Thanks to Sens. Susan Collins and Joe Manchin, along with some Republican showboats fighting a lesser battle, Xavier Becerra was confirmed today as secretary of Health and Human Services, 50-49.
Former CAGOP Field Director Jordan Tygh, who grabbed headlines with his stunning weekend piece documenting Becerra’s totalitarian methods, told Townhall today, “Xavier Becerra’s confirmation shows us that if you’re dishonest, ruthless, and corrupt, you will get ahead. It’s a sad day for Americans who want national unity and an ethical government.”
One hundred days ago, upon his nomination, I reviewed the troubling nature of the former California attorney general.
Opposition to Becerra’s confirmation was exhaustive, including a dearth of qualifications, radical abortions views, and pursuance of legal action against the Little Sisters of the Poor over their religious objections to Obamacare’s contraceptive mandate.
Sister Carol Keehan, president of the Catholic Health Association, and a long-time Democrat activist, supports the career politician with no medical background. She extolled Becerra’s virtues last month, while condemning Republican criticism.
But as National Review’s Kathryn Jean Lopez countered a day later, the sister missed the mark.
“Left or Right, we cannot use our professed faith for cover, or to hide or justify support for evil — which is what abortion, in its latest stages, is. That’s trying to make God in the image of an ideology. Forcing the Little Sisters and others to provide coverage for contraceptives and abortion-inducing pills is not safeguarding women’s health, it is wrecking religious liberty. And it’s such a deep disrespect for their faith-based work, so essential to a healthy democratic republic. Becerra’s bullying them — and somehow supposedly as a Catholic value — is a sign of our deep sickness.”
Becerra also once filed felony charges against undercover pro-life activists who exposed Planned Parenthood’s ghoulish practice of selling body parts of aborted babies to biotech companies.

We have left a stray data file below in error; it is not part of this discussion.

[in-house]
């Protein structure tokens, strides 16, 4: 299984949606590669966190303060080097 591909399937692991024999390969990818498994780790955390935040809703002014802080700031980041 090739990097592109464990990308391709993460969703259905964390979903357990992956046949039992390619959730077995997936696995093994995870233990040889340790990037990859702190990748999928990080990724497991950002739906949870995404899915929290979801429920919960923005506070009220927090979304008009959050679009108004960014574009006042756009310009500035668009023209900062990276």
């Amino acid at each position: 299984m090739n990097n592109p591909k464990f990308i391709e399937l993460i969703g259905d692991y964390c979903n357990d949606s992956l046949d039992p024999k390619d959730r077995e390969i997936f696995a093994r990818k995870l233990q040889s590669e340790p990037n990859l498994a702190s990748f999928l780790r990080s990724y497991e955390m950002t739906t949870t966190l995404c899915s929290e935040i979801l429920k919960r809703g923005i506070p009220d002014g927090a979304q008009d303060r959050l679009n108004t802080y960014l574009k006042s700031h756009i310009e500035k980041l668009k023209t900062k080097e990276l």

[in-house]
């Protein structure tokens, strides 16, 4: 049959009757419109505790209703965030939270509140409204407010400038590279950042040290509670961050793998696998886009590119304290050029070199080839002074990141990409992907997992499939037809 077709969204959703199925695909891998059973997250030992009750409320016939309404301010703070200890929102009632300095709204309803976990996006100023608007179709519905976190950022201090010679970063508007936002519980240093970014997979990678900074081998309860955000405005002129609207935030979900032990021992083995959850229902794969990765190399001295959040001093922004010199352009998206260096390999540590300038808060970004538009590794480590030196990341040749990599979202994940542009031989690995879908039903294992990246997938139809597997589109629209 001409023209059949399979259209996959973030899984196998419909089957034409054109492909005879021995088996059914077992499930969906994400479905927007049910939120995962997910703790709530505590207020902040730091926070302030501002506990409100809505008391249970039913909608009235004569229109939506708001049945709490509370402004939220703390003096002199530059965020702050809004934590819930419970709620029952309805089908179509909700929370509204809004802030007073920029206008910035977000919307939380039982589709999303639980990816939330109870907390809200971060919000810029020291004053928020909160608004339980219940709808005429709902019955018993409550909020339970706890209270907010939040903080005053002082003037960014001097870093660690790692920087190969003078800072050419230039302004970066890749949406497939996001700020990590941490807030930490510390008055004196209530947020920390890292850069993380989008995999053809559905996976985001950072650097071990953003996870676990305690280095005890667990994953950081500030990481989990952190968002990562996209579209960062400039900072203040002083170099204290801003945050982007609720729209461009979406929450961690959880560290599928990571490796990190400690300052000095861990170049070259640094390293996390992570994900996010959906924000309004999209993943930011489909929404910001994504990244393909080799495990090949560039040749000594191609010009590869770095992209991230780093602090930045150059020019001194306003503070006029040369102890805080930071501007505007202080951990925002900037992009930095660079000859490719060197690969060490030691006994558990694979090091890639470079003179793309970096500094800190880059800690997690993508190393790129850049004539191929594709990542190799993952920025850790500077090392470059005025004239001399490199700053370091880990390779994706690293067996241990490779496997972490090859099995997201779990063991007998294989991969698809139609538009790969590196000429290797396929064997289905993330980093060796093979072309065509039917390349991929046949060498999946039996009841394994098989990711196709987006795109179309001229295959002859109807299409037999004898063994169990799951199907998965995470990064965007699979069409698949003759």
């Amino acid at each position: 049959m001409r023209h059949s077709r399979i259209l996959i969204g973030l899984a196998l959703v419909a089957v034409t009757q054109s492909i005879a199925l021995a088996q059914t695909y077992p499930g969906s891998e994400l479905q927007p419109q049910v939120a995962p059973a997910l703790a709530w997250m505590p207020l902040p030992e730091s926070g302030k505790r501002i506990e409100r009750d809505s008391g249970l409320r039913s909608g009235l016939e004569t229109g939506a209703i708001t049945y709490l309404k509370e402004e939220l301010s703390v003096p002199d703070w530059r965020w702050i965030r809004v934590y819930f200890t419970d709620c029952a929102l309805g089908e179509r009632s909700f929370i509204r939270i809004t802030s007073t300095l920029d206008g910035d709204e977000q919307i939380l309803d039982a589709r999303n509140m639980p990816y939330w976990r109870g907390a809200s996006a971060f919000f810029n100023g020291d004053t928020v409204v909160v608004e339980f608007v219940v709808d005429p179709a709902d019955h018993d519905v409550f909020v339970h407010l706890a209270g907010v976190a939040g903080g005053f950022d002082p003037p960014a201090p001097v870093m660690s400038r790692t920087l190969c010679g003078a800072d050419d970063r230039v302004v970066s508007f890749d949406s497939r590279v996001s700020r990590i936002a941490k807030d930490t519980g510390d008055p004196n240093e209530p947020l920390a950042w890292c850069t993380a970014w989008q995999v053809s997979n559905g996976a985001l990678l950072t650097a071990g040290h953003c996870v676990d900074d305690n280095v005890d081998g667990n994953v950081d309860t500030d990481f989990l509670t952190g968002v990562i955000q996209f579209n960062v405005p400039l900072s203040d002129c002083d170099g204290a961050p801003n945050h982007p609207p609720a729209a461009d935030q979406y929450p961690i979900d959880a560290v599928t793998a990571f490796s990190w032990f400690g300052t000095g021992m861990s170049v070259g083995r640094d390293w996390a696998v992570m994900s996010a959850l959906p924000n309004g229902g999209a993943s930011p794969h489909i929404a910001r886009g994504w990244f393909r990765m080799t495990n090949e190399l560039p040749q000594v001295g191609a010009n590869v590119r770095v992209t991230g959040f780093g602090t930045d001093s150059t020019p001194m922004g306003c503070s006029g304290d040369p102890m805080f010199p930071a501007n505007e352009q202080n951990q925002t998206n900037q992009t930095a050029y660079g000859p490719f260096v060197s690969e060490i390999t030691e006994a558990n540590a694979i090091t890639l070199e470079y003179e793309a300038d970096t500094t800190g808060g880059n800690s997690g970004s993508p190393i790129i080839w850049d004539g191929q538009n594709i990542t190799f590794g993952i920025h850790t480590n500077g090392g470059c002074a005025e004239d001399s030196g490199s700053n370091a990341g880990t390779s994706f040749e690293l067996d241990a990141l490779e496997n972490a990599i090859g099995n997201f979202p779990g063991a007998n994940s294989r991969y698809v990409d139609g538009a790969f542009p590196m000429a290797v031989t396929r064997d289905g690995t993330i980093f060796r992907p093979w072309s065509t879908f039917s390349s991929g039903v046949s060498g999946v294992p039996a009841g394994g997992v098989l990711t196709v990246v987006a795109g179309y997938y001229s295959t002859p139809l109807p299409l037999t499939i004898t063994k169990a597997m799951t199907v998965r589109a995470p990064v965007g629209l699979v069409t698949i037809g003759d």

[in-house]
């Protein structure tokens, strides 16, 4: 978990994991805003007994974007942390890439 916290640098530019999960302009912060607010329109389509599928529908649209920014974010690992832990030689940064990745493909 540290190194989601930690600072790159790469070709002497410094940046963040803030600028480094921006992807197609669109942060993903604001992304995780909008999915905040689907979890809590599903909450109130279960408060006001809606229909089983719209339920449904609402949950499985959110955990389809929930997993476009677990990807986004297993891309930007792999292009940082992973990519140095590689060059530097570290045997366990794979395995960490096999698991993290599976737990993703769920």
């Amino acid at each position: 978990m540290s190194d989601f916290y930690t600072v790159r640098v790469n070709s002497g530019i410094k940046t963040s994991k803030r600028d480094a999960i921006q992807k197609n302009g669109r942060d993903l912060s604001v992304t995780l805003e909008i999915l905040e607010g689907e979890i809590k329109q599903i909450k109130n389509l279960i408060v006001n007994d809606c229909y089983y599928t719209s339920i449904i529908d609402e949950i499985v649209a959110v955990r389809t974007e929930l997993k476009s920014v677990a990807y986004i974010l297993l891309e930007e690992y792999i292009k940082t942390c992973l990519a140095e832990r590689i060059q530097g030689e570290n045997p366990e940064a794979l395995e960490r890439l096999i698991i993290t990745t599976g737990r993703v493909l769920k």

Mary Hallan-FioRito from the Ethics and Public Policy Center recently called President Joe Biden’s choice “extremely puzzling”:
“Becerra’s candidacy indicates that Biden’s aspiration to unify a divided country was simply empty rhetoric. Becerra’s ‘comply or be canceled’ mindset, along with his record of animosity toward people of faith, is hardly the type of appointment that will unify, much less ‘heal America.’”
Even before Becerra’s hearing, 11 Senate Republicans asked Biden to withdraw the nomination. Once underway, Nebraska Sen. Ben Sasse excoriated Becerra.
“Mr. Becerra, you said a while ago that you had never sued the nuns, which is a pretty interesting way of reframing your bullying. You had actually sued the government, who had given an exemption to the nuns. Can you explain to us what the Little Sisters of the Poor were doing wrong?” Sasse asked.
“Our problem was that the federal government was not abiding by the law as we saw it,” Becerra replied.
Sasse slammed Becerra’s answer as “nonsense” and asked what the nuns did to make it difficult for California to administer the ACA. Becerra denied the lawsuit was related to the nuns, but Sasse wasn’t having it.
“It was about the nuns,” the senator claimed. “You say you sued the federal government that was keeping you from making sure that the nuns had to buy contraceptive insurance. Were the nuns going to get pregnant?”
Sasse also took aim at Becerra earlier this month, claiming, “In the middle of a deadly global pandemic, Americans want their Department of Health & Human Services to be focused on health & human services— not culture wars. If bullying nuns & trampling 1st Amendment rights could magically cure COVID, Becerra would be qualified.”
Whether or not Republicans should have focused from the onset on Becerra, rather than Neera Tanden, can be debated. What’s not debatable is that Becerra’s almost as authoritarian as his predecessor who, despite her failures as attorney general, senator and presidential candidate, now casts critical tie-breaking votes and sits a heartbeat from the presidency.